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Keywords

consumer, ground beef, labeling

Abstract

Objective: The objective of this study was to determine the effect of providing labeling information prior to evaluation on consumers’ palatability ratings of ground beef from a similar source.

Study Description: Ground beef (80% lean/20% fat) from a similar source was obtained and fabricated into 0.25 lb patties. Patties were fed to consumers who evaluated each sample for different palatability traits. Consumers (n = 105) were informed about the labeling information of each sample prior to evaluation. Labels utilized: all natural, animal raised without added antibiotics (WA), animal raised without added hormones (WH), fresh never frozen (FNF), grass-fed, locally sourced, premium quality, U.S. Department of Agriculture organic (ORG), and a blank sample (NONE).

Results: There were no differences (P > 0.05) in consumer ratings for tenderness, juiciness, texture, and overall liking for all labeling terms evaluated. When ground beef was labeled as locally sourced, there were large increases (P < 0.05) in consumer ratings for tenderness, juiciness, flavor, texture, overall liking, and purchasing intent. Moreover, labeling ground beef as grass-fed resulted in large increases (P < 0.05) in consumer ratings for tenderness, juiciness, flavor, texture, and purchasing intent. Except for grass-fed, overall liking ratings increased (P < 0.05) when the additional labeling information was provided to consumers. Additionally, all the purchasing intent ratings increased (P < 0.05) when information was provided except for when the ground beef was labeled as premium quality. No differences (P > 0.05) were found in the percentage of samples rated as acceptable for tenderness, flavor, and texture for all the labeling terms evaluated. Labeling ground beef as all natural, grass-fed, locally sourced, and premium quality increased (P < 0.05) the percentage of samples rated as acceptable for tenderness. For overall acceptability, labeling ground beef as WA resulted in a decrease (P < 0.05) in the percentage of samples rated as acceptable.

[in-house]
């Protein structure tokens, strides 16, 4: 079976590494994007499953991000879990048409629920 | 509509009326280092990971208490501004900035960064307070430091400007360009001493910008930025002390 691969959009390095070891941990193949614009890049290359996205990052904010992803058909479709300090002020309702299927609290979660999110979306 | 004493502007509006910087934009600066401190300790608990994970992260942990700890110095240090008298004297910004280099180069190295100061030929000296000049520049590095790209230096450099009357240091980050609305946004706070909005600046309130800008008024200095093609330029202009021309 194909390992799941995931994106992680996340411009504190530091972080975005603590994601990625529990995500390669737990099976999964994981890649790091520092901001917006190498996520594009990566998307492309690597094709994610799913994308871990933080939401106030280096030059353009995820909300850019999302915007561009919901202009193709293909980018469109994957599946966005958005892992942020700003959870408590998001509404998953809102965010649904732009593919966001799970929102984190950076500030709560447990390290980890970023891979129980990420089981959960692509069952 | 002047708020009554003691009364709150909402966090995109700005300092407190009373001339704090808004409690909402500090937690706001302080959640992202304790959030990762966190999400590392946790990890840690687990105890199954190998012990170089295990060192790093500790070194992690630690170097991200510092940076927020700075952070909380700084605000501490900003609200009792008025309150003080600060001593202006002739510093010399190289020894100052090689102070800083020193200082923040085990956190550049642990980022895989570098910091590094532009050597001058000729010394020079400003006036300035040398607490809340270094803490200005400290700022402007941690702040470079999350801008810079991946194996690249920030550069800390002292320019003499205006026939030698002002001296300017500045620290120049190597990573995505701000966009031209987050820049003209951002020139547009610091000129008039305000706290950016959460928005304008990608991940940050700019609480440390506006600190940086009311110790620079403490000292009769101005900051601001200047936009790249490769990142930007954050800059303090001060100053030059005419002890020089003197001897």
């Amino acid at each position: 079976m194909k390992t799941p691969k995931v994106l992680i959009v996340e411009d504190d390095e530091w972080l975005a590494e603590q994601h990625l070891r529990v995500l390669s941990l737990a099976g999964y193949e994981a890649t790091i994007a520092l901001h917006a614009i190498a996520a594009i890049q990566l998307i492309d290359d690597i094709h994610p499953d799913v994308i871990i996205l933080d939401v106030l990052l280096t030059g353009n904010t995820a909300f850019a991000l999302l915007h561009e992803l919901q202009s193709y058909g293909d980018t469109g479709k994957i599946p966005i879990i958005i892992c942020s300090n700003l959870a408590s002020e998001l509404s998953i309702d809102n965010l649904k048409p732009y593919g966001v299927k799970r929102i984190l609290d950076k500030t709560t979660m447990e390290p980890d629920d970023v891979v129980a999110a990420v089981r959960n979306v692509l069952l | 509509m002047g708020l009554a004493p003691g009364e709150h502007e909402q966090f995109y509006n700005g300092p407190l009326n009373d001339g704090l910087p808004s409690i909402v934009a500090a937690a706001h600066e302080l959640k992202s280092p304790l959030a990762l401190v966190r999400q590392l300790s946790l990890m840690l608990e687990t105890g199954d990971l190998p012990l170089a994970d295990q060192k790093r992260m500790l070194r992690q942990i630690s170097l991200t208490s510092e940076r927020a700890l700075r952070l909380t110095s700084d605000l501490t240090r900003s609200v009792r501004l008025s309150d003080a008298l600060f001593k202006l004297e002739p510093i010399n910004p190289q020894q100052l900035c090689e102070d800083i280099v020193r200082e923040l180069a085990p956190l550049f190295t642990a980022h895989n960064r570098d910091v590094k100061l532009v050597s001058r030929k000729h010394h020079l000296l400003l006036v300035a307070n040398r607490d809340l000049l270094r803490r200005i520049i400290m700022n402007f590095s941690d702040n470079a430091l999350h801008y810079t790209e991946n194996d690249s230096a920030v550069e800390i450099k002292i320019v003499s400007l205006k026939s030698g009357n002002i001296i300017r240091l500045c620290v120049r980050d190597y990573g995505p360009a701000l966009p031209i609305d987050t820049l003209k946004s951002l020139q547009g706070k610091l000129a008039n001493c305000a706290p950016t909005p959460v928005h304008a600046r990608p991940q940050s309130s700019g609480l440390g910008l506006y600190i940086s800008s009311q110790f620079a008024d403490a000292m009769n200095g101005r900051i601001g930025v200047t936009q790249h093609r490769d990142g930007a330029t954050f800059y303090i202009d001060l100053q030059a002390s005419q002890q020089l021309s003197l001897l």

The Bottom Line: Results from this study indicate that consumers’ eating experiences are swayed by the labeling terms found on packages. Those marketing beef products to consumers need to carefully select the marketing materials utilized.

Creative Commons License

Creative Commons Attribution 4.0 License
This work is licensed under a Creative Commons Attribution 4.0 License.

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